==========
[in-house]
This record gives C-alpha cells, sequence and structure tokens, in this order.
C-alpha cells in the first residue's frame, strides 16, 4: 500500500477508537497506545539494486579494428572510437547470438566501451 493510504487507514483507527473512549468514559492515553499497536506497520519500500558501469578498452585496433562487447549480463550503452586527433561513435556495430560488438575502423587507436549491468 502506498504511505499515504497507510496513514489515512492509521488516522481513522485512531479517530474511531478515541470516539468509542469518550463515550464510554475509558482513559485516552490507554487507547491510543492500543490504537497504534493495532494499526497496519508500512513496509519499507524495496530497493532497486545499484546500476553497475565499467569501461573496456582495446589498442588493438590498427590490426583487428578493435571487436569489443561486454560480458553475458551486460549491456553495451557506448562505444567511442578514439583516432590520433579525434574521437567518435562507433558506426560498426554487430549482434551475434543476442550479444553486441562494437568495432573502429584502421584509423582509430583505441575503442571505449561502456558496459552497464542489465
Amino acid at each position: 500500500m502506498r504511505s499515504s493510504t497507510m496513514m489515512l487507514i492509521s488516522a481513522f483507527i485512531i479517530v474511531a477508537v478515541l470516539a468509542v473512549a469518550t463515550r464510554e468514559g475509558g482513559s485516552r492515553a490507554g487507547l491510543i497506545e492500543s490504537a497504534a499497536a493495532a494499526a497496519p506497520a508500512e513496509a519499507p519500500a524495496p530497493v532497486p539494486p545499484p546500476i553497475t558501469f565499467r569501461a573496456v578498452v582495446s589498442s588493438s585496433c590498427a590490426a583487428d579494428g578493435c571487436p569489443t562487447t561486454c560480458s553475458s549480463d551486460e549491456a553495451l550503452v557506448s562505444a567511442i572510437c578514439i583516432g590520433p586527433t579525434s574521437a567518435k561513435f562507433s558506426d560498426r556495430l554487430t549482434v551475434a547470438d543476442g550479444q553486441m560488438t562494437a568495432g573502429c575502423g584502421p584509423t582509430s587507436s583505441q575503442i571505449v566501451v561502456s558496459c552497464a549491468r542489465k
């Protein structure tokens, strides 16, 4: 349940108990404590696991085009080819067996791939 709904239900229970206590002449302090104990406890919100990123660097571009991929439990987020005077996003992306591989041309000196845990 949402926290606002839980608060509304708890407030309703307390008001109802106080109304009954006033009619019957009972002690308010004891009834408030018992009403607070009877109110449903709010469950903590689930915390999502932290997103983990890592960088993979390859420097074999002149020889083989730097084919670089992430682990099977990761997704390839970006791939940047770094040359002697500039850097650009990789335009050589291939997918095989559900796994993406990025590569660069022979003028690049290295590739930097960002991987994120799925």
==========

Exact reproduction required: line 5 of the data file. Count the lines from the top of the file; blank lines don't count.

């Protein structure tokens, strides 16, 4: 349940108990404590696991085009080819067996791939 709904239900229970206590002449302090104990406890919100990123660097571009991929439990987020005077996003992306591989041309000196845990 949402926290606002839980608060509304708890407030309703307390008001109802106080109304009954006033009619019957009972002690308010004891009834408030018992009403607070009877109110449903709010469950903590689930915390999502932290997103983990890592960088993979390859420097074999002149020889083989730097084919670089992430682990099977990761997704390839970006791939940047770094040359002697500039850097650009990789335009050589291939997918095989559900796994993406990025590569660069022979003028690049290295590739930097960002991987994120799925």